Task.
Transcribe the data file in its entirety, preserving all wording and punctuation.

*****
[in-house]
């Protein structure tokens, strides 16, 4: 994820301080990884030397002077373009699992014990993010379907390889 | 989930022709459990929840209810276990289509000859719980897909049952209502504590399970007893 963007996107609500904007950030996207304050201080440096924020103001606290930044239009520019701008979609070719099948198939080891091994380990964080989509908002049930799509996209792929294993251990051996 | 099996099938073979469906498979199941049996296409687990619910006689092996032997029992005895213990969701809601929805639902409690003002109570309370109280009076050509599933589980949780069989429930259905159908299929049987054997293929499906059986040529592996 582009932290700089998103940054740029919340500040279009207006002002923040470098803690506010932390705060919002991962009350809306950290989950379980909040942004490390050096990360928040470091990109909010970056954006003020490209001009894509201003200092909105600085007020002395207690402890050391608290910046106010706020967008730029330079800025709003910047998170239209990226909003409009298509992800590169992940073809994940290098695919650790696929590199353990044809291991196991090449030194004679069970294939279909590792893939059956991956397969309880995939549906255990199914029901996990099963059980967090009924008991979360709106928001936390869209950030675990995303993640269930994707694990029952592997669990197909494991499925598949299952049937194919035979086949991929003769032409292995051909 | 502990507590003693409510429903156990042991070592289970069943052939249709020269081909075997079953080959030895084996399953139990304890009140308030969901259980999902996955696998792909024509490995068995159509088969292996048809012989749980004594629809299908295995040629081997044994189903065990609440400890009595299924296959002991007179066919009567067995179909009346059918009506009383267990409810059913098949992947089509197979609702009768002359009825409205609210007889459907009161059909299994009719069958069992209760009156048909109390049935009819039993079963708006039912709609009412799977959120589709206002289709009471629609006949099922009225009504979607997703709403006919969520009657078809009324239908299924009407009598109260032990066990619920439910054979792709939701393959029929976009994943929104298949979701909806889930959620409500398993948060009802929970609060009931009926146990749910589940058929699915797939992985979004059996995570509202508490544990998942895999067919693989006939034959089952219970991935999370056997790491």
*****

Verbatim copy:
[in-house]
């Protein structure tokens, strides 16, 4: 994820301080990884030397002077373009699992014990993010379907390889 | 989930022709459990929840209810276990289509000859719980897909049952209502504590399970007893 963007996107609500904007950030996207304050201080440096924020103001606290930044239009520019701008979609070719099948198939080891091994380990964080989509908002049930799509996209792929294993251990051996 | 099996099938073979469906498979199941049996296409687990619910006689092996032997029992005895213990969701809601929805639902409690003002109570309370109280009076050509599933589980949780069989429930259905159908299929049987054997293929499906059986040529592996 582009932290700089998103940054740029919340500040279009207006002002923040470098803690506010932390705060919002991962009350809306950290989950379980909040942004490390050096990360928040470091990109909010970056954006003020490209001009894509201003200092909105600085007020002395207690402890050391608290910046106010706020967008730029330079800025709003910047998170239209990226909003409009298509992800590169992940073809994940290098695919650790696929590199353990044809291991196991090449030194004679069970294939279909590792893939059956991956397969309880995939549906255990199914029901996990099963059980967090009924008991979360709106928001936390869209950030675990995303993640269930994707694990029952592997669990197909494991499925598949299952049937194919035979086949991929003769032409292995051909 | 502990507590003693409510429903156990042991070592289970069943052939249709020269081909075997079953080959030895084996399953139990304890009140308030969901259980999902996955696998792909024509490995068995159509088969292996048809012989749980004594629809299908295995040629081997044994189903065990609440400890009595299924296959002991007179066919009567067995179909009346059918009506009383267990409810059913098949992947089509197979609702009768002359009825409205609210007889459907009161059909299994009719069958069992209760009156048909109390049935009819039993079963708006039912709609009412799977959120589709206002289709009471629609006949099922009225009504979607997703709403006919969520009657078809009324239908299924009407009598109260032990066990619920439910054979792709939701393959029929976009994943929104298949979701909806889930959620409500398993948060009802929970609060009931009926146990749910589940058929699915797939992985979004059996995570509202508490544990998942895999067919693989006939034959089952219970991935999370056997790491």